The US and Russia fear that on-board weapons could reach Al Qaeda
Several US warships kept their vigil and blockade of the Ukrainian cargo ship MV Faina. A Russian missile frigate steamed toward Somalia to add its muscle to the standoff. And on Wednesday, the Somali government authorized foreign use of force against the pirates.
That was a formality, since Somalia's weak central government holds little sway over much of its territory, or its pirate-infested waters.
Hijackings by pirates are a near daily occurrence off Somalia, and the international community has to date done little to stop them.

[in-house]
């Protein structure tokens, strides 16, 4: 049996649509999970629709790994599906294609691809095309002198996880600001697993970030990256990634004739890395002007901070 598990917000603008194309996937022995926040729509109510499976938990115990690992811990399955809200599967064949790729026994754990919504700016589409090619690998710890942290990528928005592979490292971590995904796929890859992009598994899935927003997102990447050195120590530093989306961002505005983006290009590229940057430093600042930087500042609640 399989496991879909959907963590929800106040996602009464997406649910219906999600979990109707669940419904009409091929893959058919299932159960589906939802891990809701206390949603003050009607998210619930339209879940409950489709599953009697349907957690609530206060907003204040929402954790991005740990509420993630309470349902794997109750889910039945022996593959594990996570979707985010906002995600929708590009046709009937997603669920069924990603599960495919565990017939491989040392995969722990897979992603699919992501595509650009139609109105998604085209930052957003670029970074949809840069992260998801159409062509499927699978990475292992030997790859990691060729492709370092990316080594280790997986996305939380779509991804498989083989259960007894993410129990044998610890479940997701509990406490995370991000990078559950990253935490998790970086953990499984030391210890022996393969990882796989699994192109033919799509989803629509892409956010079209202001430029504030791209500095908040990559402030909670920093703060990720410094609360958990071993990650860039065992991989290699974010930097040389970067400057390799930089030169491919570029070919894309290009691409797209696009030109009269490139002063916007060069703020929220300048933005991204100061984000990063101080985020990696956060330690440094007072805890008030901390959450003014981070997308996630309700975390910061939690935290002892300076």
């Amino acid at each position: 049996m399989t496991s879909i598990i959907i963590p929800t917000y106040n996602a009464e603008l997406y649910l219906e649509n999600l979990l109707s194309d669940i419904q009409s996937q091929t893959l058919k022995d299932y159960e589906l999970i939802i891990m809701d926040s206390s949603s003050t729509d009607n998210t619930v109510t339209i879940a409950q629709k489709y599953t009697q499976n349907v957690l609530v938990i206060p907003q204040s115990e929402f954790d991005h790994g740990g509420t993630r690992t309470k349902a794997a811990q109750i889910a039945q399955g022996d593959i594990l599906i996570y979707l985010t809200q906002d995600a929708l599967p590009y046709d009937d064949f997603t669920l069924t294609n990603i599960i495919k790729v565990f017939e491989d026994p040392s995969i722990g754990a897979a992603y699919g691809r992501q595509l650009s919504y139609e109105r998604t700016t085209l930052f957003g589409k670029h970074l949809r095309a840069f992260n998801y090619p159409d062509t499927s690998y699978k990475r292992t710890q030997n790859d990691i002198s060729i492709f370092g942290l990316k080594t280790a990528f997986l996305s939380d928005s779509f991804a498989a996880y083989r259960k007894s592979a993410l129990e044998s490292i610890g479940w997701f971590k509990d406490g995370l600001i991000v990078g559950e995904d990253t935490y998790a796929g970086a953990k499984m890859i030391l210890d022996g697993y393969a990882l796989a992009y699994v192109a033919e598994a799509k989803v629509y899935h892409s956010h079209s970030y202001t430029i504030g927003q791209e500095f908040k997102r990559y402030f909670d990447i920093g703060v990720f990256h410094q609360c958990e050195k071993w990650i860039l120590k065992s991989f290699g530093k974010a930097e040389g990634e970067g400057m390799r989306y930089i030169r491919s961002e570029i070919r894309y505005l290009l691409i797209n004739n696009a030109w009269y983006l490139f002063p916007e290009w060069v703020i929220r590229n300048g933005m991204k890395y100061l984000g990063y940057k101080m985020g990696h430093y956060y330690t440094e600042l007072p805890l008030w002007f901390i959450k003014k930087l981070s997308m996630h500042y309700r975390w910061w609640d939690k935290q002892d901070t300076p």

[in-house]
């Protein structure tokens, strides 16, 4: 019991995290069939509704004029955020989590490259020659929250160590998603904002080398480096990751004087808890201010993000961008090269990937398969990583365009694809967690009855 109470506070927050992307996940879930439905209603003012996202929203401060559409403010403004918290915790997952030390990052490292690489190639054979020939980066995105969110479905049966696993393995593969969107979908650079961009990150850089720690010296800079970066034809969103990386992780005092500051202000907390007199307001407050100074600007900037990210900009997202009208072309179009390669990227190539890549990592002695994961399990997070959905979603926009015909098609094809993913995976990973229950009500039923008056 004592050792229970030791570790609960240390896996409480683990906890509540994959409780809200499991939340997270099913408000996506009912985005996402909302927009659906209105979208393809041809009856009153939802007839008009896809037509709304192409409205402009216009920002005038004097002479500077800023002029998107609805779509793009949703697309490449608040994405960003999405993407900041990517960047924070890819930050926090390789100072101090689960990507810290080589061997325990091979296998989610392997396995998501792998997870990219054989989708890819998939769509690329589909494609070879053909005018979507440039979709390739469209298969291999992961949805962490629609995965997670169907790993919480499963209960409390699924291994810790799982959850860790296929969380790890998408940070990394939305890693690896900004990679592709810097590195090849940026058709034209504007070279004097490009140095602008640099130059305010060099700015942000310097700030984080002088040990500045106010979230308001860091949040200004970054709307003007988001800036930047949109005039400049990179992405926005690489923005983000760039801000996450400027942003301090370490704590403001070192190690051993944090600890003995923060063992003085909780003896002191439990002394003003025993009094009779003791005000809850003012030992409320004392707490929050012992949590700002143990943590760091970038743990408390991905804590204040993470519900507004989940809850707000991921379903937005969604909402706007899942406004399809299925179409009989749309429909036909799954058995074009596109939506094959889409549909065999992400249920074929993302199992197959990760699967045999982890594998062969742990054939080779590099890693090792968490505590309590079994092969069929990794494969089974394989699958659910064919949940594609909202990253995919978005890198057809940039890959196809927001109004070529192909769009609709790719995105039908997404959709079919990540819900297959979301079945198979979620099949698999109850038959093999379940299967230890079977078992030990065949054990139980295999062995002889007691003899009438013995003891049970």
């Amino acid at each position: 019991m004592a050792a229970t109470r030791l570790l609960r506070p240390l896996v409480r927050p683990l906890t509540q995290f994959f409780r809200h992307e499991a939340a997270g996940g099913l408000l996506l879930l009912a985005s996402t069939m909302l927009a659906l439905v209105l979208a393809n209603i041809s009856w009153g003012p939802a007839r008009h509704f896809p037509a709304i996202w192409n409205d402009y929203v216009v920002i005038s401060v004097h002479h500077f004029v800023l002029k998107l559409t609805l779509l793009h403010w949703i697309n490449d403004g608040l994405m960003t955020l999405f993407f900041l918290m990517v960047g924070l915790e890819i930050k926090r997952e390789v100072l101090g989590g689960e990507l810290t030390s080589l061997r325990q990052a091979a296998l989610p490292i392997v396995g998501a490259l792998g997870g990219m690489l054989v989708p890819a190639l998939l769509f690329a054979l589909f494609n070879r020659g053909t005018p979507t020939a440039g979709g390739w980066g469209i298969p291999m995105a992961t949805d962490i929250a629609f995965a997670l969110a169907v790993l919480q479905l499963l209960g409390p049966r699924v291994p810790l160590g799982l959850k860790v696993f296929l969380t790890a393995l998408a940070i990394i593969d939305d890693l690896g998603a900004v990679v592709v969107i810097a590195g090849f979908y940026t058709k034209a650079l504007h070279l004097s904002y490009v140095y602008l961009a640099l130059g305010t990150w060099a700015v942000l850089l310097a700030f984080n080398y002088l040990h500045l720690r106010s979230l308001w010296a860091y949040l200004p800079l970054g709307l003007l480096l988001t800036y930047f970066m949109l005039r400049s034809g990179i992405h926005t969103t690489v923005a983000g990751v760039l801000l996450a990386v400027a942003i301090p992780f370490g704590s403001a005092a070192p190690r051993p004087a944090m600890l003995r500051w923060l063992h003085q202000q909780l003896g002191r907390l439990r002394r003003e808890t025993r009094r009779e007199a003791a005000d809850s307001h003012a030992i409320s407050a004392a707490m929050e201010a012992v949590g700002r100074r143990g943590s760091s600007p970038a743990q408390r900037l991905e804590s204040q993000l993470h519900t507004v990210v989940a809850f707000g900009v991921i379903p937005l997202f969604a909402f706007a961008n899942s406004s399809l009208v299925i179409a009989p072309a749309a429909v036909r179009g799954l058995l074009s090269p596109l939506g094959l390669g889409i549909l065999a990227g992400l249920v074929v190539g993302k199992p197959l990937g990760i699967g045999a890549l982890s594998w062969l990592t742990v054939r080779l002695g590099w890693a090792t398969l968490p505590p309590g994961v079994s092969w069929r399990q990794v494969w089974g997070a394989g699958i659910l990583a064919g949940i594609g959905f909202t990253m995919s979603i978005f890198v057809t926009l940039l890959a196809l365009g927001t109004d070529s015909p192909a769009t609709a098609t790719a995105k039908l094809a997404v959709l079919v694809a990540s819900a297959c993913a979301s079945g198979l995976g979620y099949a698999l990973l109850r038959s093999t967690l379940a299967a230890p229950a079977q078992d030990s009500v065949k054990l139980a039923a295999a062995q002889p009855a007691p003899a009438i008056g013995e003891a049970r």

Now, the US fears those tanks could instead end up in the hands of Al Qaeda-linked Islamic militants in Somalia. The militants, particularly al Shabaab, are fighting to wrest control of the country from a weak, US-backed government in Mogadishu.
Agence France-Presse (AFP) reported that those militants have urged the pirates to destroy the ship and its cargo if they do not get the $20 million ransom they are demanding for the release of the cargo and crew.